I recently read an excellent article that I have to share with you.
Here are some of the nuggets of parenting wisdom from the write-up:
THE key to nurturing your children to become well-rounded adults is to understand that it’s not really about what you want your children to be, but about doing your best to develop your children to their full potential.
Consultant paediatrician Datuk Dr Zulkifli Ismail, says: “Unfortunately, some parents are just too eager to ensure their children get a head start. You’ll be surprised to know that some five-year-olds nowadays are spending their weekends in tuition classes.
“And when these children do not turn out the way their parents want them to be, the parents get so upset that they begin to be less affectionate to the children. This in turn has such a negative impact on their development and self-esteem.”
So as to ensure children develop to their full potential, parents need to understand how all the aspects of child development interrelate with one another from birth to maturity.
“Also, talk to your child. Find out what he likes and dislikes so that you will not ‘torture’ him without noticing it. ”
Common pitfalls of parenting
If you’ve ever felt that children nowadays are growing up on fast-forward mode, you’re not alone. Consultant clinical psychologist Assoc Prof Dr Teoh Hsien-Jin, for one, is someone who agrees with this view. “We’ve noticed that there is a change in development within this country,” he says. “For instance, four-year-olds nowadays can easily operate DVD players or use hand phones to take photos.”
Assoc Prof Teoh says that although many parents are proud of such accomplishments, they don’t seem worried about whether their children develop basic social skills. “Parents today are overly concerned about academic achievement and are neglecting their children’s social development.”
He points out some common areas where parents often go wrong when it comes to equipping their children with the necessary social developmental skills, and what they can do to remedy the situation:
1. Leaving it all to the maid
Successful parents do not always bring up successful children. This is because their commitment to work often leaves them little time to spend with their young ones. These parents instead leave their children totally in the care of the maid, depriving them of the love and affection they need from parents. Spend some time with your children and let them know that they still have a secure relationship with you.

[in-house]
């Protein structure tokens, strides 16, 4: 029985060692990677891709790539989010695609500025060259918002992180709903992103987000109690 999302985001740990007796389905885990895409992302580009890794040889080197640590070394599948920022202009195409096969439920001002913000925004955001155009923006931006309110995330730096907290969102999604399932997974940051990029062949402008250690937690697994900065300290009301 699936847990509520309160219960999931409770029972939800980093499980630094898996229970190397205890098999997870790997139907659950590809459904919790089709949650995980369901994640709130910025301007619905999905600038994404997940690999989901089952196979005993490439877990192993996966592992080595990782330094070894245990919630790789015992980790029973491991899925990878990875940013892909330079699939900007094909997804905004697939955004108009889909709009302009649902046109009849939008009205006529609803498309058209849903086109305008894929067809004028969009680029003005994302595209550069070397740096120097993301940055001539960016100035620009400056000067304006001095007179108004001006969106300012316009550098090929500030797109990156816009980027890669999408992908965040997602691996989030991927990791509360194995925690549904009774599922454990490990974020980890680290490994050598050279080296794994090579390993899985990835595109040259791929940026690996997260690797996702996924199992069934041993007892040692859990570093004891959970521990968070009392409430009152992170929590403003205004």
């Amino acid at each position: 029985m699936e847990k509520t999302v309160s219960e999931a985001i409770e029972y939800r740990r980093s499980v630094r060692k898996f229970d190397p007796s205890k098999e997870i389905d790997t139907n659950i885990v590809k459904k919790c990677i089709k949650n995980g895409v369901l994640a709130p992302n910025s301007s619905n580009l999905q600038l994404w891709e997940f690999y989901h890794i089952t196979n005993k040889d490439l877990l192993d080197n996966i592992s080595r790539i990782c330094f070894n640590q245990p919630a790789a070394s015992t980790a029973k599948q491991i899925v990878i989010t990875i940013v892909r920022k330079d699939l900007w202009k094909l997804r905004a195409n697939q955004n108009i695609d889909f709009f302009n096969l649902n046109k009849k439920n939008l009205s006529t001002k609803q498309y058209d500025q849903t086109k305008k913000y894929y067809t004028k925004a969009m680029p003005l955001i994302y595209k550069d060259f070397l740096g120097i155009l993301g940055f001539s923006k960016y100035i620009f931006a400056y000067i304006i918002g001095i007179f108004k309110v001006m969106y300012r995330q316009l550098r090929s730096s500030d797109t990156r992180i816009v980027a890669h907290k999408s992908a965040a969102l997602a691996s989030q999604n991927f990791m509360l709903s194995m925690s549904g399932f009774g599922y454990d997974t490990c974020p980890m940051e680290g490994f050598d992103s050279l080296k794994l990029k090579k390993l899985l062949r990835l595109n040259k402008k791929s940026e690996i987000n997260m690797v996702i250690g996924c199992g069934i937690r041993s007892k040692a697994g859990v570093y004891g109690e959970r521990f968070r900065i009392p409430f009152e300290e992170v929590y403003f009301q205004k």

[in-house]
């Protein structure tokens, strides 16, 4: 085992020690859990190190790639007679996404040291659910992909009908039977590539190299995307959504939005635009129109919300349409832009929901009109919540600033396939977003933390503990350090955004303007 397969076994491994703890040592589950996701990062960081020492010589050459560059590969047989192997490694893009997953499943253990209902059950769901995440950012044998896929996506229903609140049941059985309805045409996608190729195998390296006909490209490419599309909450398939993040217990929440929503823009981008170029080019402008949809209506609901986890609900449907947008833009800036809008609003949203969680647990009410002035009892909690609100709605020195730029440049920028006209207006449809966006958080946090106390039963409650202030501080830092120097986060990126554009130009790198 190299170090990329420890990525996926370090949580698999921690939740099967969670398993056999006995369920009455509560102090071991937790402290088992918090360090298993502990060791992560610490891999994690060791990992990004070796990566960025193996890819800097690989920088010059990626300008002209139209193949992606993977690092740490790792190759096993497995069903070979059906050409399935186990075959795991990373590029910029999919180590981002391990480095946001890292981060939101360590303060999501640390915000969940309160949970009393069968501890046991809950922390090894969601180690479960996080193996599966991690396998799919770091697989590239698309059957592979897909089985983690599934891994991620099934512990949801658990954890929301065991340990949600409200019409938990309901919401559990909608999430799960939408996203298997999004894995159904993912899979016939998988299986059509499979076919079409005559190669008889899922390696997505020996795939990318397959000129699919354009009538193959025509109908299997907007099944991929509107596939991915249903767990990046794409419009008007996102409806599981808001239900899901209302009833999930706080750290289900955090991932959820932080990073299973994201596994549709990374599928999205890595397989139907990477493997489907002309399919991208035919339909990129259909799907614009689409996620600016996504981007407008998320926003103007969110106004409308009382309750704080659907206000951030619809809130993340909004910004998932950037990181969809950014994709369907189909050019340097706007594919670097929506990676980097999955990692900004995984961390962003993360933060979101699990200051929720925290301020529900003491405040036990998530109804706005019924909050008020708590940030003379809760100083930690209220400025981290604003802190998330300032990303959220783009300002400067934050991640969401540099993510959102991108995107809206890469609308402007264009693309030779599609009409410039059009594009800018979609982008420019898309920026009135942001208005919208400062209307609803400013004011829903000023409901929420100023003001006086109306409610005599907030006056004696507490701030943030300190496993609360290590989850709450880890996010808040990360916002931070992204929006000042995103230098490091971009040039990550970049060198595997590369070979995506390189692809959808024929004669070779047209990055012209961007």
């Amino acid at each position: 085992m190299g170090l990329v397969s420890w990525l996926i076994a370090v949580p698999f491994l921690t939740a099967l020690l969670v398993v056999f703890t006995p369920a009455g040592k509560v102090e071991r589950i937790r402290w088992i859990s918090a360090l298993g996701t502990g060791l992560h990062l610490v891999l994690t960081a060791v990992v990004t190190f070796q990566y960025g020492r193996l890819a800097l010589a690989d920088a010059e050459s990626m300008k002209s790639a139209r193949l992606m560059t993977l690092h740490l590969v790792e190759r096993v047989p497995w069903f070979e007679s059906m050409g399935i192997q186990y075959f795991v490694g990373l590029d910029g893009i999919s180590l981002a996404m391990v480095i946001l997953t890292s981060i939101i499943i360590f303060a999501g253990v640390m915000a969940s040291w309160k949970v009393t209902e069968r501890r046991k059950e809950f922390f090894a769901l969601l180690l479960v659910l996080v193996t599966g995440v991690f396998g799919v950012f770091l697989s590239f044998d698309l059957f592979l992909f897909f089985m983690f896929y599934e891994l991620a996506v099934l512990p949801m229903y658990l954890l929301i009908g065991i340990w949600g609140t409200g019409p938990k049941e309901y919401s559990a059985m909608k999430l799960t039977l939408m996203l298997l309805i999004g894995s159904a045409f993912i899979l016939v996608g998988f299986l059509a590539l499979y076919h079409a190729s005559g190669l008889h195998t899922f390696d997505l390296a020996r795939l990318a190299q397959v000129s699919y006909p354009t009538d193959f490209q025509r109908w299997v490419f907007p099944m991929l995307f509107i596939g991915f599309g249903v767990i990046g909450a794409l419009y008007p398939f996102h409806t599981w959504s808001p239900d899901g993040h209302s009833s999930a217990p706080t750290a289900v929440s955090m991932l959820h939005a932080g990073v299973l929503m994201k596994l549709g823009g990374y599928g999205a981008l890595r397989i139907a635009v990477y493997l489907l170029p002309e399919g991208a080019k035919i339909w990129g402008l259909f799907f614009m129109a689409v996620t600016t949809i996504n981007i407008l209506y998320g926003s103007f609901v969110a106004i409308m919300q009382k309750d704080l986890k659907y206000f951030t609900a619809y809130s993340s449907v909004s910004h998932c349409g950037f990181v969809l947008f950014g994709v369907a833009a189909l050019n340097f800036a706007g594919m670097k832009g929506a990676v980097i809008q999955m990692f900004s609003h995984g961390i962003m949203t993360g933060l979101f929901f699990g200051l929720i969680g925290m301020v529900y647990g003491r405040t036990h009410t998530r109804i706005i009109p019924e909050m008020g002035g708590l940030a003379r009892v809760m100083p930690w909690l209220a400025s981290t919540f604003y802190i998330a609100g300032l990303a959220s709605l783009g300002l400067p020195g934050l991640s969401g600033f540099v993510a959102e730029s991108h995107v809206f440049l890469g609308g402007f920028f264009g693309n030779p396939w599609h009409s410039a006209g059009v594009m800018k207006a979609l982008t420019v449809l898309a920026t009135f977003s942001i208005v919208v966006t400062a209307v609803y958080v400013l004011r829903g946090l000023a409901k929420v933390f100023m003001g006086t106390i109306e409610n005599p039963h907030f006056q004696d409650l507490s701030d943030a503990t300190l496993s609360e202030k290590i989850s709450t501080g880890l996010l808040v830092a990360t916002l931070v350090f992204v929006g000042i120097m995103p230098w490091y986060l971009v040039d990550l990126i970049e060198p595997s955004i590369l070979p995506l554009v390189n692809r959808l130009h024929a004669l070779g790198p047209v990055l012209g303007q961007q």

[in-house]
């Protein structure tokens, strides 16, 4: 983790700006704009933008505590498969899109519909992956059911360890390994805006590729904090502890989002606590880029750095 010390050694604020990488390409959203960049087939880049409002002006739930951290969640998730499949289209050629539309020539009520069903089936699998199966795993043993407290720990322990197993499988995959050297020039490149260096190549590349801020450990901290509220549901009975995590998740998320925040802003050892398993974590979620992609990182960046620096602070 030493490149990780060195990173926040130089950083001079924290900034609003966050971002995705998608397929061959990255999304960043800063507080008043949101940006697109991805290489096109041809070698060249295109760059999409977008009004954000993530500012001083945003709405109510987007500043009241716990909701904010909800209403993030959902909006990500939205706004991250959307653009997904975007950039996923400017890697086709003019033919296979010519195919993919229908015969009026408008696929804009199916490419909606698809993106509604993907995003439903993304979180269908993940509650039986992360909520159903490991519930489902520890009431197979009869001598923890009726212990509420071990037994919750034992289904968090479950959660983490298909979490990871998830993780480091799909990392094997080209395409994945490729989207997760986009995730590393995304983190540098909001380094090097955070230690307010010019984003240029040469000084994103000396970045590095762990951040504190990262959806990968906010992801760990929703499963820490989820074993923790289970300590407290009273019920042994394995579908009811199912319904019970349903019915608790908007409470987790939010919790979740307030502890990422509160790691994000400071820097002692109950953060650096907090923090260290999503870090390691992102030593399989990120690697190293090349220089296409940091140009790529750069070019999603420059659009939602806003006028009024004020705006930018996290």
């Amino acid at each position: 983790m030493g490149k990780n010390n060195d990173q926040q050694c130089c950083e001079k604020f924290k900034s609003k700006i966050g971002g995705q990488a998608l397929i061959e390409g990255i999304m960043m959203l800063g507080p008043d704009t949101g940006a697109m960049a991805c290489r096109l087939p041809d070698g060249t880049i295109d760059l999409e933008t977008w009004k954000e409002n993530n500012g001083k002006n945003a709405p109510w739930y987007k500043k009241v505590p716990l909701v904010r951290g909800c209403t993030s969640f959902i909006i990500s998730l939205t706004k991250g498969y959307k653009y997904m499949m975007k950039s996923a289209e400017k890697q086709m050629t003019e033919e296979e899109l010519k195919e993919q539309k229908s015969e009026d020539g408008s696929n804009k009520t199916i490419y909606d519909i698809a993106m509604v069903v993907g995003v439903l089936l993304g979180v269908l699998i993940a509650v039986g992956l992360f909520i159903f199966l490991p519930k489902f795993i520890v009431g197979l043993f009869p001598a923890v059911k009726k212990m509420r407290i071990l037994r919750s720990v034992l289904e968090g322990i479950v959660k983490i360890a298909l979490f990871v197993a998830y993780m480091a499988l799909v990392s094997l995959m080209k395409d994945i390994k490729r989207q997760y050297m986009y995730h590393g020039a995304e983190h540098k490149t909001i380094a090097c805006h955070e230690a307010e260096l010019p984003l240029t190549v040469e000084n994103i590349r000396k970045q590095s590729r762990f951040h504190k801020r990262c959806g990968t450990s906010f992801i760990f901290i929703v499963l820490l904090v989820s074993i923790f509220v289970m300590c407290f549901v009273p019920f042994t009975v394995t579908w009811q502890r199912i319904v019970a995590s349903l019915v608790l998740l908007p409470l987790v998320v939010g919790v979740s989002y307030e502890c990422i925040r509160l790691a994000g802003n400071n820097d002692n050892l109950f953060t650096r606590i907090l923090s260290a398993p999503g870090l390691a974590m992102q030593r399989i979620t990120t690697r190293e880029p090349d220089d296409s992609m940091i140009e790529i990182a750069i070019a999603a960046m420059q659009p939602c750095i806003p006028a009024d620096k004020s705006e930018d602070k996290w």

2. Not allowing them to help out
Your children are never too young for simple chores. Besides, you cannot always do things for them. Some parents give in so much that their children begin to boss them around.
Letting children help with things around the house will help them develop. Folding blankets, making their own beds and allowing them to set the dining table will not only improve their motor skills, but will also give them a sense of responsibility that boosts their social development.
3. Praising only the ‘As’
Praising your children definitely makes them feel happy. But why only praise them when they do well in their exams? Do you praise them when they act in a school play? Or sang on Teacher’s Day?
Address your children’s talents and encourage them even when you think they should be doing something else. Try to understand and see things from their point of view. Remember that you’re not always right. For all you know, it could be something that they would want to do for the rest of their lives, so recognise and appreciate all their abilities.
4. Telling yourself that ‘they are just children’
You notice your child spitting on his friend’s hamster, but all you do is laugh and ignore it, thinking that there is no need to scold him as he’s just a child.
When parents do not correct such behaviour, or worse still, become role models by behaving badly in front of their kids, children will grow up thinking that it’s okay to misbehave. This often leads to anti-social behaviour that will be practised throughout their lives. Children need to learn the appropriate social behaviour. If you do not start now, when do you think you should?
5. Letting them learn solely from TV
Some parents think that placing their children in front of the television all day will improve their vocabulary and make them more intelligent. Little do these parents know that real interaction is essential. Children may understand words that they hear on TV, but will not know how to use that particular word until they practice it.
The next time you let your children watch television, join in and talk to them. Discussing subjects that interest them will develop speech and language skills and also encourage creative thinking.
6. Using threats and lies
How often have you used phrases such as “Come inside or the ghosts will come after you” or “Behave yourself and I’ll take you to the mall”? Many parents think that threatening, “blackmailing” and lying to their children will gain them some compliance and respect. They don’t think, however, of the negative images, thoughts and false hopes they’re instilling in their children.
Children are vulnerable, they get hurt and confused easily. Threats and lies will only add up and interfere with their personal and social development.
Assoc Prof Teoh has these words of advice: “Think carefully about what you are doing to your children now. If you wish for the community to move forward, nurture your children’s abilities and mould them to become good individuals. Build a good foundation for the future because your children will be passing it on to the next generation.”
Source: I wanna grow up to be …